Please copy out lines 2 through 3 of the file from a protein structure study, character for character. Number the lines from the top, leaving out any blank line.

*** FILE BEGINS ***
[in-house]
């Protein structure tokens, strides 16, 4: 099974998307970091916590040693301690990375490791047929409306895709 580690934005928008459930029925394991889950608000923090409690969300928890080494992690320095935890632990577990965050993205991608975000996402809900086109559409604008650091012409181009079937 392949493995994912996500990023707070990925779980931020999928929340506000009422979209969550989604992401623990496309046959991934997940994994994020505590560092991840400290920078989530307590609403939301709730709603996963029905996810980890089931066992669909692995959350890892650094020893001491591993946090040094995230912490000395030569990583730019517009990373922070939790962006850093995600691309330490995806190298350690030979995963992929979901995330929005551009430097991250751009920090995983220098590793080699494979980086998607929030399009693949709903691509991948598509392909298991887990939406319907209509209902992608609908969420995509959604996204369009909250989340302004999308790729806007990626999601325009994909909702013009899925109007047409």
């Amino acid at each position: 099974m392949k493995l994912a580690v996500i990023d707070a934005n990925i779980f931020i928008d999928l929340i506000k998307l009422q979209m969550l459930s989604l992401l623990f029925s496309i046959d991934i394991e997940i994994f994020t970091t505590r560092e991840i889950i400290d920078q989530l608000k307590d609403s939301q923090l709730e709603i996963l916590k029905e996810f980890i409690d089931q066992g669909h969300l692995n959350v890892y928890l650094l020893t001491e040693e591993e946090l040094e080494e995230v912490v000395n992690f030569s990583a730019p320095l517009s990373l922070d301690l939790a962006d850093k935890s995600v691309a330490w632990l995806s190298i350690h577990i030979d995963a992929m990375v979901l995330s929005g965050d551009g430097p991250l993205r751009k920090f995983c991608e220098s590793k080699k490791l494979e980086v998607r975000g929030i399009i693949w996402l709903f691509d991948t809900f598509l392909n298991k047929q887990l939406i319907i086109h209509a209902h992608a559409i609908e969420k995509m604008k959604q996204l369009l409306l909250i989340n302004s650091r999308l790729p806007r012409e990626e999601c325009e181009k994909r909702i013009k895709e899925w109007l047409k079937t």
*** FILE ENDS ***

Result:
């Protein structure tokens, strides 16, 4: 099974998307970091916590040693301690990375490791047929409306895709 580690934005928008459930029925394991889950608000923090409690969300928890080494992690320095935890632990577990965050993205991608975000996402809900086109559409604008650091012409181009079937 392949493995994912996500990023707070990925779980931020999928929340506000009422979209969550989604992401623990496309046959991934997940994994994020505590560092991840400290920078989530307590609403939301709730709603996963029905996810980890089931066992669909692995959350890892650094020893001491591993946090040094995230912490000395030569990583730019517009990373922070939790962006850093995600691309330490995806190298350690030979995963992929979901995330929005551009430097991250751009920090995983220098590793080699494979980086998607929030399009693949709903691509991948598509392909298991887990939406319907209509209902992608609908969420995509959604996204369009909250989340302004999308790729806007990626999601325009994909909702013009899925109007047409």
């Amino acid at each position: 099974m392949k493995l994912a580690v996500i990023d707070a934005n990925i779980f931020i928008d999928l929340i506000k998307l009422q979209m969550l459930s989604l992401l623990f029925s496309i046959d991934i394991e997940i994994f994020t970091t505590r560092e991840i889950i400290d920078q989530l608000k307590d609403s939301q923090l709730e709603i996963l916590k029905e996810f980890i409690d089931q066992g669909h969300l692995n959350v890892y928890l650094l020893t001491e040693e591993e946090l040094e080494e995230v912490v000395n992690f030569s990583a730019p320095l517009s990373l922070d301690l939790a962006d850093k935890s995600v691309a330490w632990l995806s190298i350690h577990i030979d995963a992929m990375v979901l995330s929005g965050d551009g430097p991250l993205r751009k920090f995983c991608e220098s590793k080699k490791l494979e980086v998607r975000g929030i399009i693949w996402l709903f691509d991948t809900f598509l392909n298991k047929q887990l939406i319907i086109h209509a209902h992608a559409i609908e969420k995509m604008k959604q996204l369009l409306l909250i989340n302004s650091r999308l790729p806007r012409e990626e999601c325009e181009k994909r909702i013009k895709e899925w109007l047409k079937t």